The Independent Recommends
LAND GIRLS were the volunteers who took on the farm work left by men dispatched to fight in WWII. David Leland's sweet-natured film, The Land Girls (left), focuses on three of them - the highly-sexed Prue (Anna Friel), the prim Ag (Rachel Weisz) and Stella (Catherine McCormack), who is pining for her officer fiance. The excellent Steven Mackintosh plays the bewildered young farmer who becomes the focus of the trio's desires. There isn't much for him to do but look variously furtive and wounded. Like everyone involved, he brings a dash of wit to an enterprise which might otherwise have had no reason to exist.
The Norwegian thriller Junk Mail and the bittersweet comedy Drifting Clouds (by the Finnish director Aki Kaurismaki) should play very well together - they both run on the same laconic rhythms and sad, stoned sense of humour.
Riverside Studios, London W6 (0181-237 1111) 6.45pm
Theatre Dominic Cavendish
IF YOU HAVEN'T yet seen the National Theatre's superb touring production of Joan Littlewood's Oh What a Lovely War, rush to Camden this instant, as it ends its run on Sunday. A troupe of 15 highly mobile actors, directed by Fiona Laird, bring home to the most peace-addled minds the lunatic horrors of the First World War, using clown and cabaret routines that are as slick as artillery shells.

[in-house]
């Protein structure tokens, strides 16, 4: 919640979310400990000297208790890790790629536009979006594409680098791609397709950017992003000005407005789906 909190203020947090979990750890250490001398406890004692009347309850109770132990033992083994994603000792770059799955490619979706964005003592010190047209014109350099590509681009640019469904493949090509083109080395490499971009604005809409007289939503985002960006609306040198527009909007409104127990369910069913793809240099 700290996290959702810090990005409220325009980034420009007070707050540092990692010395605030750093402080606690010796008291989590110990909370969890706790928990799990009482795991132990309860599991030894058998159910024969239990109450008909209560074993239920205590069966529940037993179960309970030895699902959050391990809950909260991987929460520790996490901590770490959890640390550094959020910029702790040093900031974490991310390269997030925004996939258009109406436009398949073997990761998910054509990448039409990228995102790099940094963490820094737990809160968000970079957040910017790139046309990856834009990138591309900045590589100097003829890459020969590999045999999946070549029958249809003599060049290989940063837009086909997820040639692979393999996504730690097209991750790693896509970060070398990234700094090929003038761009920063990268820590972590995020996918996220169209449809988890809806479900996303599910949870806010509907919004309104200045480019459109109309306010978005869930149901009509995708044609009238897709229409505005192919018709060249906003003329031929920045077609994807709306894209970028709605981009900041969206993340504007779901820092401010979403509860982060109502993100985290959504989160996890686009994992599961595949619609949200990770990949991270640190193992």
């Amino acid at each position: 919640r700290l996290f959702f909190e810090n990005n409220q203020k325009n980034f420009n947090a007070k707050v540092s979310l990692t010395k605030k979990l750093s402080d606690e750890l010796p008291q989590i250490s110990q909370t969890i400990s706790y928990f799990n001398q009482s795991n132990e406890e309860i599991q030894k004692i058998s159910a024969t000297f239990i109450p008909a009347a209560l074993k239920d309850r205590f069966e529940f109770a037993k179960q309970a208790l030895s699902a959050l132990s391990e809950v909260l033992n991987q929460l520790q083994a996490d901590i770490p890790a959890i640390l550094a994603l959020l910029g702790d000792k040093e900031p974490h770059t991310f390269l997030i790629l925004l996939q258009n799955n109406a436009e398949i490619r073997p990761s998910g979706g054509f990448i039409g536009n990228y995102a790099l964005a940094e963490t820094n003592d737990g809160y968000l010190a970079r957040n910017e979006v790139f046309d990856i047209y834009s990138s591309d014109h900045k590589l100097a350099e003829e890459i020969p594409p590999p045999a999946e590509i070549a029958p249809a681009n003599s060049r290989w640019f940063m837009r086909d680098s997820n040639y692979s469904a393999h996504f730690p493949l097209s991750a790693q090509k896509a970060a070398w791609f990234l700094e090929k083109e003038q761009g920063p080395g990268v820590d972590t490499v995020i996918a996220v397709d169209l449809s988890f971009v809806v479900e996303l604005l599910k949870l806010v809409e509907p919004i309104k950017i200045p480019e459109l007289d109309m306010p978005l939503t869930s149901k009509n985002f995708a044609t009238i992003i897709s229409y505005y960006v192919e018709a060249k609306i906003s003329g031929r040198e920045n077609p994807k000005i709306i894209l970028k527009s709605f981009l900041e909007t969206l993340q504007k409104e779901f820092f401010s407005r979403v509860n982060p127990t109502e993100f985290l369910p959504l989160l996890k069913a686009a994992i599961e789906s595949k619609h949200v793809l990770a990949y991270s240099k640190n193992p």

Roundhouse, London, NW3 (0171-420 0171) 7.45pm
Shadows, the impressive, if unevenly arranged, triptych of doomy one-act plays by JM Synge and WB Yeats (right), gets a welcome revival this week as part of the RSC's northern stint.
Theatre Royal, Newcastle (0191-232 2061) 7.15pm
Art Richard Ingleby
ANDY WARHOL - THE SILVER FACTORY is the first of several Warhol exhibitions this autumn - another opens at the Waddington Gallery next week, followed by a show at the Kerlin Gallery in Dublin early next month. This, though, is bound to be the most glitzy, with his iconic screenprints of Marilyn and Mao hung in an entirely silver room.
Coskun & Co, 56a Walton Street, London SW3 (0171-581 9056) to 14 Nov
Meanwhile in Birmingham, two abstract artists - Scotland's Callum Innes and America's Ellen Gallagher - make an elegant pairing at the recently revamped Ikon Gallery. Innes, in particular, seems to get better and better with each new exhibition.
Ikon Gallery, Oozells Square, Birmingham, tomorrow to 22 Nov
Comedy James Rampton
AFTER A FEW years spent contemplating his novel, Rob Newman (right) has returned triumphantly to the live arena. His new stand-up show majors on vividly imaginative sequences. For instance, he expresses his delight that the Canadian Olympic snowboarder was re-awarded his gold medal after testing positive for marijuana. What possible advantage could dope give you in the competition, he wonders, "unless someone at the other end was holding up a large packet of chocolate Hobnobs, or the finishing-line was by an all-night garage."
Southampton Guildhall (01703 632601) 8pm
Sean Meo is never going to dazzle audiences with an earth-shatteringly original style. But he is a very effective "one man and his mike"-style observational comedian. Alongside Boothby Graffoe, Martin Coyote, Paul Thorne and Steve Gribbin, he forms part of the Cutting Edge team tonight.
Comedy Store, London SW1 (0171-344 4444) 8pm
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